Domain and philosophy by Pascal Mugneret

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Pinot Noir, the Terroir, the Winemaker, the Wine…

Decisions in the vineyard and winemaking are often very personal for each grower.
I am no exception, and though I don’t doubt for a second that some may disagree with me, it is my intuition that guides me, informed by our vineyards and our domaine.

Firstly, I am particularly fond of the term vigneron, because it always makes one think of the earth, of the good instincts of a farmer: those of observation, those of our grandparents, those that we have such a hard time finding in our modern era.

For me, the vigneron is simultaneously the best friend, the confidant, the family doctor, the protector of an unprecedented pairing: that of Pinot Noir and the nourishing earth, the terroir. This pairing is perennial, lasting decades, centuries, but is nonetheless fragile. Our predecessors came, strived to create, and bestowed upon these two elements both strengths and weaknesses. These weaker characteristics may be inherent or ingrained in the terroir, but may also be acquired: the influence of generations of prodigious care by vignerons, year after year.

Each season, from the falling of the leaves the year before to the harvest of that year, is a new pregnancy between the couple of Pinot Noir and Terroir. If the climate is relatively mild, if the efforts of the vigneron are carried out attentively and respectfully, the pregnancy will come to term under good conditions.

Vine management is thus a skillful blend of actions (plowing, pruning, de-budding, tying-up of the vines…) for which the dates and the ‘doses’ are very important, requiring moments of contemplation in order to stay on the right path. We are always seeking precision in order to provide the best support that we can to our vines… Like a father might be with his children, with their successes and their disappointments… humility ought to be the greatest quality of a vigneron.


Harvest time is when the new-born is finally ready to come into the world. Upon arrival to the cellar, the grape, the fruit of the union between Pinot Noir and Terroir, is still a multi-cellular being without much coherence (everything is separated: the juice, the anthocyans, the aromatic precursors, the tannins…). Vinification, or more precisely alcoholic fermentation, is at the heart of the viticultural maternity ward, corresponding to the moment of childbirth. As soon as there are no remaining fermentable sugars, the wine sees the light of day, raw but already coherent, the features will quickly become finer in the days that follow, especially during racking (the heaviest and least noble sediments will drop down to the bottom of the tank).

The child will then leave the maternity ward to rejoin his adoptive family, his caring father, the vigneron, and it is in barrels, specially chosen, that this newcomer will be raised. It is the beginning of aging: the childhood of the wine. Quickly the wine will assert itself and mature; the child will grow.

Next adolescence comes, more or less quickly: the wine’s malolactic fermentation. We have a harder time recognizing the child we used to know, but, if the adoptive father knows how to again be both patient and attentive, this rough patch will pass and the turbulent teenager will mature into a young adult that asserts himself. We will once again find the character traits of his original parents (Pinot Noir and Terroir), the bloodlines of earlier vintages will become evident; even though this young individual will be unique, he is the bearer of a history, a heritage.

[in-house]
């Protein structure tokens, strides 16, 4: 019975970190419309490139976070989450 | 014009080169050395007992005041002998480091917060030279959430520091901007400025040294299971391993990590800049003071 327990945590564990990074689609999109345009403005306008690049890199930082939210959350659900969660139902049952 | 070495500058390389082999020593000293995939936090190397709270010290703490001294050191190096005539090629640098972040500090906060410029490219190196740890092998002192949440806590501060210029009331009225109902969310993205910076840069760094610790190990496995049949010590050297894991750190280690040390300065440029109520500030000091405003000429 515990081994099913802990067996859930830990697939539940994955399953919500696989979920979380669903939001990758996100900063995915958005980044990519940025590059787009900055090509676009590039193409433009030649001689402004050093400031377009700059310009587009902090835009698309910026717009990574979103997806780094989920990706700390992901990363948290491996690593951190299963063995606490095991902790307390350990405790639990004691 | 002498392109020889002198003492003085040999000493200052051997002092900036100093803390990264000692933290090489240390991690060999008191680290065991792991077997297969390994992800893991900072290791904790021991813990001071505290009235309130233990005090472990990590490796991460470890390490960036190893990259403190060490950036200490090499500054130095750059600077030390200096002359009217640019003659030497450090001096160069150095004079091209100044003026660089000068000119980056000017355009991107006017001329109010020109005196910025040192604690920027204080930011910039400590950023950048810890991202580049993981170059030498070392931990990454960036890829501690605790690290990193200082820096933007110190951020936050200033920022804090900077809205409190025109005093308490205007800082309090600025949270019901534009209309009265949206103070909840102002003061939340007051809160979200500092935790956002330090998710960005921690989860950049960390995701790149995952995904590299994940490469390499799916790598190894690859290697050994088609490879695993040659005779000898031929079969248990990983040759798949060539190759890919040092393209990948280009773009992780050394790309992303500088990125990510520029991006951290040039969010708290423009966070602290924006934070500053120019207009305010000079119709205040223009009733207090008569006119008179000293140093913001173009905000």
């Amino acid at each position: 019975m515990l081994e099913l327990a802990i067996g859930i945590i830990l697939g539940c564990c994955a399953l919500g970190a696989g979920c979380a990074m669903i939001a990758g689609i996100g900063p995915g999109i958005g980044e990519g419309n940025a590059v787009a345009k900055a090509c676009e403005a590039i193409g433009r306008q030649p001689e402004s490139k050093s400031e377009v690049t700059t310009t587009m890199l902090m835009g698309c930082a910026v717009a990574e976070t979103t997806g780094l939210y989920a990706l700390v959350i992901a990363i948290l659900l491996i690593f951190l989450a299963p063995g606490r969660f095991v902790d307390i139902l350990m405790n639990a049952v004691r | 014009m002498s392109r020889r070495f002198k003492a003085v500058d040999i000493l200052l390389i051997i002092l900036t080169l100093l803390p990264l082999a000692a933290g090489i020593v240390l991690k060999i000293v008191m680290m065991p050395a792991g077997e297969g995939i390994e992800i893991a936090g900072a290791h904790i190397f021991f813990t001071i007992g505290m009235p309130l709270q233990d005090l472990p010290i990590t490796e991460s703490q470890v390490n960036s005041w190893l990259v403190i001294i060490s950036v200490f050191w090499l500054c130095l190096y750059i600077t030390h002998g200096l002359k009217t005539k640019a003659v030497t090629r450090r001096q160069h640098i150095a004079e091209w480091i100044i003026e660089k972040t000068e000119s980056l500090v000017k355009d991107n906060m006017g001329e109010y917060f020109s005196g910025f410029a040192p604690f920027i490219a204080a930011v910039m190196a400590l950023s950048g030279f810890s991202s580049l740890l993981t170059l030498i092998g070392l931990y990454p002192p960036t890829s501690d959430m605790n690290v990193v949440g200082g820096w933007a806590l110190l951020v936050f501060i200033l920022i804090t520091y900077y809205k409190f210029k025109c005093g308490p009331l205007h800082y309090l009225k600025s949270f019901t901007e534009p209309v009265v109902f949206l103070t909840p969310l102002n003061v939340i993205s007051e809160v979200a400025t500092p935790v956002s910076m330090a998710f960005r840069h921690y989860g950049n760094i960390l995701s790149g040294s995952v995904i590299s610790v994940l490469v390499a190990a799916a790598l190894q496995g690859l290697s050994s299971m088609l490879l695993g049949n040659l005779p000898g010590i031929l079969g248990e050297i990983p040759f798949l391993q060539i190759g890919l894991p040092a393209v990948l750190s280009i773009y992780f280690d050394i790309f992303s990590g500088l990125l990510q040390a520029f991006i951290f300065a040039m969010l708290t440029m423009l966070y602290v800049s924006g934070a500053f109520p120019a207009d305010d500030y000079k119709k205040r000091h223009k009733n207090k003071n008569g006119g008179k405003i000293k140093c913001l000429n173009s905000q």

The day will come when a certain balance is achieved and the wine is ready: ready to move away from the firm, but fair authority of its adoptive father who gave all his heart so that a certain harmony would inhabit the wine. The big day is that of bottling, when the wine becomes an adult, the day when the wine will begin to live its own life.

Of course, for some time the wine will stay sheltered in the cellar, will still be protected for a bit longer. But finally, when the wine leaves, it will have a life more or less fulfilled depending on the hazards it will face (storage conditions, the quality of the cork, the formation of a light deposit, etc.) but also depending on the conditions of its birth, when it was just a grape, and the values with which it was raised (the style, the personal touch of the winemaker).

Not all wines are exceptional, meant to cellar for years… Just as not all people are beautiful, rich, strong, and intelligent. But each one of us brings something to the table, each wine tells a story, a story that must be told early on if the wine has had a difficult birth, and yet a story that we will revisit over and over again over the years so that its meaning will be that much more beautiful.


We should never compare wines, just as we should never compare people.

Wines are like people, they must be accepted for who and what they are, nothing more, nothing less. In this sense, there will be more or less affinity between the wine and the person that tastes it; this affinity can bring about very strong emotions. These feelings are born out of a certain context; one must be open when preparing to uncork a bottle, whether it is just for oneself, for a pair, or to share with friends. Wine is the spark of these moments when time stops, a moment of grace when everything seems to be in harmony: the people, the place, the instant. One always manages to remember the wine that one has experienced in such moments.

Wine, a climatic memory of a place brought to us by the vine.

Wine, the bearer of memories of precious moments shared with friends.